Microsoft word - sharon mccrea - deerhound humour.doc

deerhound humour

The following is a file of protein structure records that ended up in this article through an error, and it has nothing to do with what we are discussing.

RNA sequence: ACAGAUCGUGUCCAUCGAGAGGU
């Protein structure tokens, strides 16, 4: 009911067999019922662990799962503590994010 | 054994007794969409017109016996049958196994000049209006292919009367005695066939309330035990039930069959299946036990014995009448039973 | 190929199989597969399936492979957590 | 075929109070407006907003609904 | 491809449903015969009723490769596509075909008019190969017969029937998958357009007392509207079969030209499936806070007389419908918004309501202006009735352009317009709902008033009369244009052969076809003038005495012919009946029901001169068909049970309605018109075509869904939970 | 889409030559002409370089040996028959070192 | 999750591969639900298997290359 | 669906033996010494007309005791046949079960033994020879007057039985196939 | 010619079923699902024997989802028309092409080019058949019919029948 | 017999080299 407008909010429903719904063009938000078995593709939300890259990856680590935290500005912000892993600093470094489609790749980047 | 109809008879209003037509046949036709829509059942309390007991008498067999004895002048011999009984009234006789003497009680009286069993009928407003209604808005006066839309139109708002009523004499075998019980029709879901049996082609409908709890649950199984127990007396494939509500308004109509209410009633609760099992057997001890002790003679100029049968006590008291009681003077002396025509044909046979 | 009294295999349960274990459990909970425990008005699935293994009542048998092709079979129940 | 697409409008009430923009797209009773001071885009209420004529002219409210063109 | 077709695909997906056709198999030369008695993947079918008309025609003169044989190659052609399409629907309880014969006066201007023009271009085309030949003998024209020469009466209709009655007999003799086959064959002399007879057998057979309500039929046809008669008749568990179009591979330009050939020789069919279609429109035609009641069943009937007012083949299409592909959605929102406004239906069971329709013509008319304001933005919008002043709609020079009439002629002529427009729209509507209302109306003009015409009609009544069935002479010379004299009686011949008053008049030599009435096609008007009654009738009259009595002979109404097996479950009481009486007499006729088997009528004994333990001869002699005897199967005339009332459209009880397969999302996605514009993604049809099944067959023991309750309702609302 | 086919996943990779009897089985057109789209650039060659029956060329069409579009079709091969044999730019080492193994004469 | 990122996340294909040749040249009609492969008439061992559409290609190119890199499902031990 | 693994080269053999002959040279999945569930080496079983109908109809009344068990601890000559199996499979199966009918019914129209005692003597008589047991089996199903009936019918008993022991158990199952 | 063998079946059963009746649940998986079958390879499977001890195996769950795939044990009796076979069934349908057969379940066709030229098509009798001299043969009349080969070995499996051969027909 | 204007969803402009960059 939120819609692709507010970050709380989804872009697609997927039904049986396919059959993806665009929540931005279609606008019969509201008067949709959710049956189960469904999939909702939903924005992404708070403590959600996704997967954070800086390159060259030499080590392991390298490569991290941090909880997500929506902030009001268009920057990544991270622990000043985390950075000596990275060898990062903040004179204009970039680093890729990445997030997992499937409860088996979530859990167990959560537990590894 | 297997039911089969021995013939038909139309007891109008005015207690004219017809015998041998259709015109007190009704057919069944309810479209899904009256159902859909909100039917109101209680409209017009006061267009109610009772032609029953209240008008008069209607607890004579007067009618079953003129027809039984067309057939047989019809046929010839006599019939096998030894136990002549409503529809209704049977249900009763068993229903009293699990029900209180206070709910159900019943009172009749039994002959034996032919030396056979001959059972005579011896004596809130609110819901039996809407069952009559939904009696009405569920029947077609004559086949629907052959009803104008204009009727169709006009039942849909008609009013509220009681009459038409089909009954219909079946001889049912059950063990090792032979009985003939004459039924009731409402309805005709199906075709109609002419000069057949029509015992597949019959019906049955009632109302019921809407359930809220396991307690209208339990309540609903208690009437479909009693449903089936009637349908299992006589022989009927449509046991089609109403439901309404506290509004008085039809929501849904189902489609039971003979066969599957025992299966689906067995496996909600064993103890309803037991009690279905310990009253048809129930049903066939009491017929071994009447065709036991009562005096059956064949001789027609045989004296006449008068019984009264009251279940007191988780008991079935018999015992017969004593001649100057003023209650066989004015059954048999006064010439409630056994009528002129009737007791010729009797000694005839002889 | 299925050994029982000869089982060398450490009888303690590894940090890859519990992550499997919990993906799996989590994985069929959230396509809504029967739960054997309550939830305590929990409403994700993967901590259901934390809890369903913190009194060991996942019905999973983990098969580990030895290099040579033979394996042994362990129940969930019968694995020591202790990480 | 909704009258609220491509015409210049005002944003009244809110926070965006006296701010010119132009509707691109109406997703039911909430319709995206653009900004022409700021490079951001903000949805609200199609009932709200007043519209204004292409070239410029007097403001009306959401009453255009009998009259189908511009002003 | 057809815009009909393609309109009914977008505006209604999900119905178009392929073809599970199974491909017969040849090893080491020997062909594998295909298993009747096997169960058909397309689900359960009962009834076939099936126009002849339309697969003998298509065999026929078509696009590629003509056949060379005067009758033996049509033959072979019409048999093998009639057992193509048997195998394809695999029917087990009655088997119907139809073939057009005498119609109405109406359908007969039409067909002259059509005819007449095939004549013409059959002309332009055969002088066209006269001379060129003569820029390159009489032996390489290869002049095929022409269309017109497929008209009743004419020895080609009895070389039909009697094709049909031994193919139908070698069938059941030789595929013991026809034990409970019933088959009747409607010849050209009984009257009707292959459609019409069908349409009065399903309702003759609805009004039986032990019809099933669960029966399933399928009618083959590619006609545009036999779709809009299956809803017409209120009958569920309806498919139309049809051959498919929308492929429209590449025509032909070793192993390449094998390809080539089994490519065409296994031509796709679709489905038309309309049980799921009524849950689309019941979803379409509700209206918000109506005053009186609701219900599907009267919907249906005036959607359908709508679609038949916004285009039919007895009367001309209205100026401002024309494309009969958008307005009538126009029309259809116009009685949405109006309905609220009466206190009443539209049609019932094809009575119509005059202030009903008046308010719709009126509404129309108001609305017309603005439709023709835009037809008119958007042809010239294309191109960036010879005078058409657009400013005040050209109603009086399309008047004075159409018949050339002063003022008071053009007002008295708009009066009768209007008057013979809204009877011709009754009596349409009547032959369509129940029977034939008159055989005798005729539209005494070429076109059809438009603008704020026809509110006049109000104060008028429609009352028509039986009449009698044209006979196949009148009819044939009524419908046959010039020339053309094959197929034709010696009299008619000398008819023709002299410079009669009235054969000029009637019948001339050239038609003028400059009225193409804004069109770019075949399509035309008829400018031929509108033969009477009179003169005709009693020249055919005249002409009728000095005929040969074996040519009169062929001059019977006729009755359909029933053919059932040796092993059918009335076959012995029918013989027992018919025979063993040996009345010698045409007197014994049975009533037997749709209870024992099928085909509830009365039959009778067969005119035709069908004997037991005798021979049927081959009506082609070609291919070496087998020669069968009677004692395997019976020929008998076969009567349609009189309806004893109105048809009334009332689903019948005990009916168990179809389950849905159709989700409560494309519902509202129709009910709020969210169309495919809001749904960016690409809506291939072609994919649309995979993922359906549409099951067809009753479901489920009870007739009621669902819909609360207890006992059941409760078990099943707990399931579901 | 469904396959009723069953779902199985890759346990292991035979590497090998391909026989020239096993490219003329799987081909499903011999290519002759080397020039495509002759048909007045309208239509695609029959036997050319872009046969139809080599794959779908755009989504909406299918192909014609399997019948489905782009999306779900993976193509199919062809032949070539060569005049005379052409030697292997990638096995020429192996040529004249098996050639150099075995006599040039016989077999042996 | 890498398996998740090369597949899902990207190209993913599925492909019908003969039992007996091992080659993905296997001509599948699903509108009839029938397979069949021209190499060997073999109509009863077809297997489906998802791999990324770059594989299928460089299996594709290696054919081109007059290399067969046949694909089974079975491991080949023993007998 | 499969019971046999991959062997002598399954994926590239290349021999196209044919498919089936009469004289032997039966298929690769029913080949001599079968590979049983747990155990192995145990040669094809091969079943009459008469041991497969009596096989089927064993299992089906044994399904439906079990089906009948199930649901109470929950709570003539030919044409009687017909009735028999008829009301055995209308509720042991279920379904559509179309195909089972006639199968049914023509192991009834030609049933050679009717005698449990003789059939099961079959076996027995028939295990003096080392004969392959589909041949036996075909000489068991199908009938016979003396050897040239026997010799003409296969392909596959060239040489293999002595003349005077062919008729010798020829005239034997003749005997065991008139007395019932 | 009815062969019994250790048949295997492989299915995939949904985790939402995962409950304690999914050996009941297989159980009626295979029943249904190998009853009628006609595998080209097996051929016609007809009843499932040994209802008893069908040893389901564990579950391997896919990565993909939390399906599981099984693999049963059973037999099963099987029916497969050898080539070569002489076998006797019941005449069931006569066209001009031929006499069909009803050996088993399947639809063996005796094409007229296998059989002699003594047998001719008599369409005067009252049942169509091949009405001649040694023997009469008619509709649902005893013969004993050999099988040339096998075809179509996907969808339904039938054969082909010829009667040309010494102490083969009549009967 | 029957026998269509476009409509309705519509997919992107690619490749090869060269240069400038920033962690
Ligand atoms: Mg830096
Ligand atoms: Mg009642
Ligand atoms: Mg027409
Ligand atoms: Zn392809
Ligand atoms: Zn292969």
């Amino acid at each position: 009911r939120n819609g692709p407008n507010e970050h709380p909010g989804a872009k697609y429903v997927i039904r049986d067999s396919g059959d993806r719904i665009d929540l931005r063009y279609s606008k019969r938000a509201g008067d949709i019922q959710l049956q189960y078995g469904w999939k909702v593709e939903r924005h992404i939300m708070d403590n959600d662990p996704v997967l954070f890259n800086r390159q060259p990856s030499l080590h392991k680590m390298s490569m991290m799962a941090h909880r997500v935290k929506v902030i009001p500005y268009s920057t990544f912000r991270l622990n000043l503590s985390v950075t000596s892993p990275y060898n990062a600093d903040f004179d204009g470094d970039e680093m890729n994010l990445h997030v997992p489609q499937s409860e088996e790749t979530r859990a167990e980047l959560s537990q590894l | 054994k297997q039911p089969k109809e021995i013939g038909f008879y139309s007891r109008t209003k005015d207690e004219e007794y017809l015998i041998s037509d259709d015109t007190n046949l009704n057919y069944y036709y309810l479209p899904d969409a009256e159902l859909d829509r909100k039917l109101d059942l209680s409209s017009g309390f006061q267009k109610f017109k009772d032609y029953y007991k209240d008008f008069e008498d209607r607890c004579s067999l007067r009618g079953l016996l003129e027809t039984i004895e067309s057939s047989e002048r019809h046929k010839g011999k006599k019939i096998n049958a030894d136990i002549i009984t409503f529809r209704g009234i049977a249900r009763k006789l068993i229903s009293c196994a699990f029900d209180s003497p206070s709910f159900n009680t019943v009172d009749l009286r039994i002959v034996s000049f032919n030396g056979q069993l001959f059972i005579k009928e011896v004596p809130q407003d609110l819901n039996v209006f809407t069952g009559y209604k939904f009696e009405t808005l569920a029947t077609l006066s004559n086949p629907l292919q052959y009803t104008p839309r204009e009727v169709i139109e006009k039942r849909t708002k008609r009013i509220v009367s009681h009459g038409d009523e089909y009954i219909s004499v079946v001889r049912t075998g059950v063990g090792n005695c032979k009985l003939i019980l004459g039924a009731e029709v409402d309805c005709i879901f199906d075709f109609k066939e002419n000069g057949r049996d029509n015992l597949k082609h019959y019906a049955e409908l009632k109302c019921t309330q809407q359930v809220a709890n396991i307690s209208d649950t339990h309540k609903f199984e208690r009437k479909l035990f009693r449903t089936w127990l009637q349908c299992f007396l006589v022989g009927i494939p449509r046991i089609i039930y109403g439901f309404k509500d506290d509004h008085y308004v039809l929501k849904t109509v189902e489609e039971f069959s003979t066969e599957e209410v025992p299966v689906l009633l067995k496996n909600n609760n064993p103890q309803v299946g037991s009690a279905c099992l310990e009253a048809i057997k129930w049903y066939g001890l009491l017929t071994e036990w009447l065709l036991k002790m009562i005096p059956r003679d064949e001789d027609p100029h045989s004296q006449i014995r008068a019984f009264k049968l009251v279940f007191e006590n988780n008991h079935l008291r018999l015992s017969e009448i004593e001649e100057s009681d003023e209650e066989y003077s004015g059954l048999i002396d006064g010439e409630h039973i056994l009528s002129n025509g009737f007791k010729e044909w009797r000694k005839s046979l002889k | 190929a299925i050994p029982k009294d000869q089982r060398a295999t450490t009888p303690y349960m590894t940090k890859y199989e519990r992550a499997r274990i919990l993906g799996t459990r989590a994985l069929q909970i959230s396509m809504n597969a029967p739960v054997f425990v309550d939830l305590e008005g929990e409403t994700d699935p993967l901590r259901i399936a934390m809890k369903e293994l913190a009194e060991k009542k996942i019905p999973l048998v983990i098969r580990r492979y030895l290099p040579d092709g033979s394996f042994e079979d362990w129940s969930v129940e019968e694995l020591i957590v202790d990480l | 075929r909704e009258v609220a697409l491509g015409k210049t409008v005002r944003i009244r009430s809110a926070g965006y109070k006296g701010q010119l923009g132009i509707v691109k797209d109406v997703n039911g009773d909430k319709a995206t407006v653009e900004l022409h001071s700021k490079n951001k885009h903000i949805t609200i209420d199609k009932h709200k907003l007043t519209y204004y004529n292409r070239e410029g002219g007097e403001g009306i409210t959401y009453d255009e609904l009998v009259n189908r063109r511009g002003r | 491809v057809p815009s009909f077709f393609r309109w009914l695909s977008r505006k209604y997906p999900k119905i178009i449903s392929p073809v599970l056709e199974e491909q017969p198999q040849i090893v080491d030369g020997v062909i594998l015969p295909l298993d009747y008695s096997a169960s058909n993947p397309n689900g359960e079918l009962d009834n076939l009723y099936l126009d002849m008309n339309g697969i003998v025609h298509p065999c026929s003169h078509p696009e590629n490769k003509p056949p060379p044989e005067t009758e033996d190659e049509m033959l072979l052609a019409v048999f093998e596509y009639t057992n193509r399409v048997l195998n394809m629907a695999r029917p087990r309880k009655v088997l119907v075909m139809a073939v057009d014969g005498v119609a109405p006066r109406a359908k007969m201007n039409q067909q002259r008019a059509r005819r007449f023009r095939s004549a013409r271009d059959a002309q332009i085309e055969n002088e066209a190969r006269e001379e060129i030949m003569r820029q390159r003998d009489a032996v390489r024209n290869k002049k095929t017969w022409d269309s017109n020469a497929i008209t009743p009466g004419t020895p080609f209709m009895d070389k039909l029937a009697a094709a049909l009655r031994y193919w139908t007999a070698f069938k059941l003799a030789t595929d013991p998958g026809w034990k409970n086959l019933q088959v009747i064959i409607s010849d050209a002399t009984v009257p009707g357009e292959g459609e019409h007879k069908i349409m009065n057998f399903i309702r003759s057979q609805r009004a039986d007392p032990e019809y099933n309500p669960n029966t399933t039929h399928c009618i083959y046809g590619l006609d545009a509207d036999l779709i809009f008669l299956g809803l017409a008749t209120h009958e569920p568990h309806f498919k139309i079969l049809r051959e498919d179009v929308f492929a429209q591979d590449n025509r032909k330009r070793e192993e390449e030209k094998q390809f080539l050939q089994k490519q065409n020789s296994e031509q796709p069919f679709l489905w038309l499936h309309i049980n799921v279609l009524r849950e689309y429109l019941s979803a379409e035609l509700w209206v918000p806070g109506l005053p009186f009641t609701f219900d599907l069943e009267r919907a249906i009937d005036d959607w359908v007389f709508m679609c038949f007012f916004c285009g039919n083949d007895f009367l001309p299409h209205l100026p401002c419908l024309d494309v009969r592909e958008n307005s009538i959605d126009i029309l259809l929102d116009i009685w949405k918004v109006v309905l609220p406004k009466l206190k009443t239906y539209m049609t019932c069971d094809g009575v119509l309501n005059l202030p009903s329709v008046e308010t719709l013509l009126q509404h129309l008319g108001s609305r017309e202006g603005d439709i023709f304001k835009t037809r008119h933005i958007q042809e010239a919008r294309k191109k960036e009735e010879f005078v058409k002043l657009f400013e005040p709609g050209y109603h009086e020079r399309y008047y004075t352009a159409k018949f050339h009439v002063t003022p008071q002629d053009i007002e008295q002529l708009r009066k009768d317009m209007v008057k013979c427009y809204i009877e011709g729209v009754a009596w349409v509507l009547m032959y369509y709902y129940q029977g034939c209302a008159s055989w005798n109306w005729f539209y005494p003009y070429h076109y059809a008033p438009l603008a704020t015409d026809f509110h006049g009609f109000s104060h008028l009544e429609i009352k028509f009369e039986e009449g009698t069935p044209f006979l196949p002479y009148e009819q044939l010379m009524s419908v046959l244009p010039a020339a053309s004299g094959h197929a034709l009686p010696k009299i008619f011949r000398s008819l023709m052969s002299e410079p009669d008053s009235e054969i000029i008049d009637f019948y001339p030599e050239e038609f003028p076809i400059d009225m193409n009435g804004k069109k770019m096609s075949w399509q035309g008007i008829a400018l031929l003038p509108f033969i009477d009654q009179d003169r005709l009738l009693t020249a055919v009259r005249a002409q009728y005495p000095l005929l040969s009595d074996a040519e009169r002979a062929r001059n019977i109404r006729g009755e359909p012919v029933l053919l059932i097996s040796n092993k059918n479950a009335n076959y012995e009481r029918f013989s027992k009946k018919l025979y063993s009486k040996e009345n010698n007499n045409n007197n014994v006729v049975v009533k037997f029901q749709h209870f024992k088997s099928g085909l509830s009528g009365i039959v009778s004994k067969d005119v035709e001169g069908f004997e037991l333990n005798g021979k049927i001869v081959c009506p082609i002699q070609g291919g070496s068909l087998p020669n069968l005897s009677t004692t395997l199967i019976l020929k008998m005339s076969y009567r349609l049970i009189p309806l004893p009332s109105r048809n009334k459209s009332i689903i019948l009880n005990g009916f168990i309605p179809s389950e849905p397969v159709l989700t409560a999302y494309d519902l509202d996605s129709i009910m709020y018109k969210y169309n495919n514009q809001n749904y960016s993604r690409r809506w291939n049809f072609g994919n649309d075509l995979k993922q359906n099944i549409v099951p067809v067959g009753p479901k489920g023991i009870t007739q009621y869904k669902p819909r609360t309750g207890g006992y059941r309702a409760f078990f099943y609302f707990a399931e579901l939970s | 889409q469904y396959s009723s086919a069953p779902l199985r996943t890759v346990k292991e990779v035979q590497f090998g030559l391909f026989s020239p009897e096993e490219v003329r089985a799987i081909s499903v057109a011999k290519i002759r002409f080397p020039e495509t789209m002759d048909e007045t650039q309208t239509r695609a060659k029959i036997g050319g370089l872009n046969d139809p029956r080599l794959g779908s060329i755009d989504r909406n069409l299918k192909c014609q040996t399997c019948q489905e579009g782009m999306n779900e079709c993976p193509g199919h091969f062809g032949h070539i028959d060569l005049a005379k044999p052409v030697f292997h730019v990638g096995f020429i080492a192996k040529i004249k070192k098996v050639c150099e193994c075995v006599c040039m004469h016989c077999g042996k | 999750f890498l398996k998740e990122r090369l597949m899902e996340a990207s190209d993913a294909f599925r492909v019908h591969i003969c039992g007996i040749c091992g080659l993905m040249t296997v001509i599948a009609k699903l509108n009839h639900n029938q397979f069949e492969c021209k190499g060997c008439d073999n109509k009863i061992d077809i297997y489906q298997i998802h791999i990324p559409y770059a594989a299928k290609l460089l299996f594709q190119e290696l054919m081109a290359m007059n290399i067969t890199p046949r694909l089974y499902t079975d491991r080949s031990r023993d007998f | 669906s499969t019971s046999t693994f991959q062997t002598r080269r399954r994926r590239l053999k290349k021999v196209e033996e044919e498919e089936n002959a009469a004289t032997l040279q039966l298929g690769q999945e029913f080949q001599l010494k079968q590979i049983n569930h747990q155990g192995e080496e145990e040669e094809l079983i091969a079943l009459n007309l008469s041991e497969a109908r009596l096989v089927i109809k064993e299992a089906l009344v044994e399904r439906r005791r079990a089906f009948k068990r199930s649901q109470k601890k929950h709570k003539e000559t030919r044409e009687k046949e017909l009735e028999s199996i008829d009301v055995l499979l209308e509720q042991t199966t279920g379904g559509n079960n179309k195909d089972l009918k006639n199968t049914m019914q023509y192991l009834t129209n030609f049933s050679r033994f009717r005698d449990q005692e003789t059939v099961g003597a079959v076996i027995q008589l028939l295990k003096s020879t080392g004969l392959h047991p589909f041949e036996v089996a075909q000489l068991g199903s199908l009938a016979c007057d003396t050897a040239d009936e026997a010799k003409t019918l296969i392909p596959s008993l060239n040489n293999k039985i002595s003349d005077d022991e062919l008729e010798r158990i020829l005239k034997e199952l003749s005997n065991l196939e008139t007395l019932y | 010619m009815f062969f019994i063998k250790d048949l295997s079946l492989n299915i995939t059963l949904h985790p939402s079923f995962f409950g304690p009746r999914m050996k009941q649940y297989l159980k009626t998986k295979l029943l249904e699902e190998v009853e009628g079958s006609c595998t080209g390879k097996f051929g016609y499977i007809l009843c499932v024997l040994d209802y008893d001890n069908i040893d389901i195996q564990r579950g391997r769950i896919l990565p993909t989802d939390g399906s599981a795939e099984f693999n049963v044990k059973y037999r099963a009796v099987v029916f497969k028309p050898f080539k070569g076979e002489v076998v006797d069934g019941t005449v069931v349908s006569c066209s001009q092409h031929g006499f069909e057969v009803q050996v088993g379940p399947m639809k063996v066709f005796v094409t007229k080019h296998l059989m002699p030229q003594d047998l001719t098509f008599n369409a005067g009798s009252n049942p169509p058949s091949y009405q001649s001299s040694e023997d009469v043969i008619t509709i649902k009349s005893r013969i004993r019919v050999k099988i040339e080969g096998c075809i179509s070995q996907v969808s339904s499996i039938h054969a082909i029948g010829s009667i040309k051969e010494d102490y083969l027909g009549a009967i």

originally published by the late Dr. Sharon McCrea on her “Rohanis Deerhounds” website. re-published by Oliver Fritsch with kind permission of Deerhounds have a sense of humour and their humans need one too! This section is for stories illustrating that . I'M PREGNANT!